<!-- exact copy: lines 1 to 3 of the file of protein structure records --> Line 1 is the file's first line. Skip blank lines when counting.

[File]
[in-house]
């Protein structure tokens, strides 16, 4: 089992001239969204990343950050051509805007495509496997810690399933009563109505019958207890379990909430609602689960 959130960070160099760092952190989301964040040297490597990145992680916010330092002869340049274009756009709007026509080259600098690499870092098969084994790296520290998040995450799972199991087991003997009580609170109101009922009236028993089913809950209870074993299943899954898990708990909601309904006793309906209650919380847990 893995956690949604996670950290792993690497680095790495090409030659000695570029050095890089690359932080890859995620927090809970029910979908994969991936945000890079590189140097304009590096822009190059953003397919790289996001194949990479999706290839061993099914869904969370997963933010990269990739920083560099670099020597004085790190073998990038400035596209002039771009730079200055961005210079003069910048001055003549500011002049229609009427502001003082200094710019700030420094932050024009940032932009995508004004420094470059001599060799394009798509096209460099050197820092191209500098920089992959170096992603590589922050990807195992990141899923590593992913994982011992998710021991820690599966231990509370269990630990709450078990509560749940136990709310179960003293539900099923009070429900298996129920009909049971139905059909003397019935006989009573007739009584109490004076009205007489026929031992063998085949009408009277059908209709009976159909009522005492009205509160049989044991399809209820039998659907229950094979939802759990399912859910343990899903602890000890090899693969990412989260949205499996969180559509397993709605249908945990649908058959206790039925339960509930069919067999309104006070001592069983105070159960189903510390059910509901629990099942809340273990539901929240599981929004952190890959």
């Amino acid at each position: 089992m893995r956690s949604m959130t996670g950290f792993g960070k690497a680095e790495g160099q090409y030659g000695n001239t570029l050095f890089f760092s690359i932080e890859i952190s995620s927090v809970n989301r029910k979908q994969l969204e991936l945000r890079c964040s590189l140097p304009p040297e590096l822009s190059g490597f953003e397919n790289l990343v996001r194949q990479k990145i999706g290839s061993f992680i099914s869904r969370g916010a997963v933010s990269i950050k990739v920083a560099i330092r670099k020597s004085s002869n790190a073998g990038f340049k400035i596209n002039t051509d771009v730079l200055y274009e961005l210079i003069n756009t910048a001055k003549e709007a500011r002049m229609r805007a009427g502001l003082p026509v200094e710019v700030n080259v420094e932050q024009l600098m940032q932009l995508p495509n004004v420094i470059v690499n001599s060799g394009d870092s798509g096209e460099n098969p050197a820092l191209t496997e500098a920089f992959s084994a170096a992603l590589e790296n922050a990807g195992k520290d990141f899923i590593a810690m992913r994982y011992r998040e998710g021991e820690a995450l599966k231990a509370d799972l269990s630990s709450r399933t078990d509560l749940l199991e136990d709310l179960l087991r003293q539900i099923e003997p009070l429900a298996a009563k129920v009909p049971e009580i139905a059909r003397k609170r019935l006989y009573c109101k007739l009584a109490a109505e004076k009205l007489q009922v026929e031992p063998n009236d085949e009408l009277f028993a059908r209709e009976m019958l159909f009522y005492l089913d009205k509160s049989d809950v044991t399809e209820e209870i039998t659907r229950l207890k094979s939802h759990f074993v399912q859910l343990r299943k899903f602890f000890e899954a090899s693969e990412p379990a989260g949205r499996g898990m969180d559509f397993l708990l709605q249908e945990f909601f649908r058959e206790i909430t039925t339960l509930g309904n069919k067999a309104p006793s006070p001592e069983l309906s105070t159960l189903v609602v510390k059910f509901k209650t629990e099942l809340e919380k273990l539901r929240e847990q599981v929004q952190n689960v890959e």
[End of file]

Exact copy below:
[in-house]
């Protein structure tokens, strides 16, 4: 089992001239969204990343950050051509805007495509496997810690399933009563109505019958207890379990909430609602689960 959130960070160099760092952190989301964040040297490597990145992680916010330092002869340049274009756009709007026509080259600098690499870092098969084994790296520290998040995450799972199991087991003997009580609170109101009922009236028993089913809950209870074993299943899954898990708990909601309904006793309906209650919380847990 893995956690949604996670950290792993690497680095790495090409030659000695570029050095890089690359932080890859995620927090809970029910979908994969991936945000890079590189140097304009590096822009190059953003397919790289996001194949990479999706290839061993099914869904969370997963933010990269990739920083560099670099020597004085790190073998990038400035596209002039771009730079200055961005210079003069910048001055003549500011002049229609009427502001003082200094710019700030420094932050024009940032932009995508004004420094470059001599060799394009798509096209460099050197820092191209500098920089992959170096992603590589922050990807195992990141899923590593992913994982011992998710021991820690599966231990509370269990630990709450078990509560749940136990709310179960003293539900099923009070429900298996129920009909049971139905059909003397019935006989009573007739009584109490004076009205007489026929031992063998085949009408009277059908209709009976159909009522005492009205509160049989044991399809209820039998659907229950094979939802759990399912859910343990899903602890000890090899693969990412989260949205499996969180559509397993709605249908945990649908058959206790039925339960509930069919067999309104006070001592069983105070159960189903510390059910509901629990099942809340273990539901929240599981929004952190890959």
């Amino acid at each position: 089992m893995r956690s949604m959130t996670g950290f792993g960070k690497a680095e790495g160099q090409y030659g000695n001239t570029l050095f890089f760092s690359i932080e890859i952190s995620s927090v809970n989301r029910k979908q994969l969204e991936l945000r890079c964040s590189l140097p304009p040297e590096l822009s190059g490597f953003e397919n790289l990343v996001r194949q990479k990145i999706g290839s061993f992680i099914s869904r969370g916010a997963v933010s990269i950050k990739v920083a560099i330092r670099k020597s004085s002869n790190a073998g990038f340049k400035i596209n002039t051509d771009v730079l200055y274009e961005l210079i003069n756009t910048a001055k003549e709007a500011r002049m229609r805007a009427g502001l003082p026509v200094e710019v700030n080259v420094e932050q024009l600098m940032q932009l995508p495509n004004v420094i470059v690499n001599s060799g394009d870092s798509g096209e460099n098969p050197a820092l191209t496997e500098a920089f992959s084994a170096a992603l590589e790296n922050a990807g195992k520290d990141f899923i590593a810690m992913r994982y011992r998040e998710g021991e820690a995450l599966k231990a509370d799972l269990s630990s709450r399933t078990d509560l749940l199991e136990d709310l179960l087991r003293q539900i099923e003997p009070l429900a298996a009563k129920v009909p049971e009580i139905a059909r003397k609170r019935l006989y009573c109101k007739l009584a109490a109505e004076k009205l007489q009922v026929e031992p063998n009236d085949e009408l009277f028993a059908r209709e009976m019958l159909f009522y005492l089913d009205k509160s049989d809950v044991t399809e209820e209870i039998t659907r229950l207890k094979s939802h759990f074993v399912q859910l343990r299943k899903f602890f000890e899954a090899s693969e990412p379990a989260g949205r499996g898990m969180d559509f397993l708990l709605q249908e945990f909601f649908r058959e206790i909430t039925t339960l509930g309904n069919k067999a309104p006793s006070p001592e069983l309906s105070t159960l189903v609602v510390k059910f509901k209650t629990e099942l809340e919380k273990l539901r929240e847990q599981v929004q952190n689960v890959e």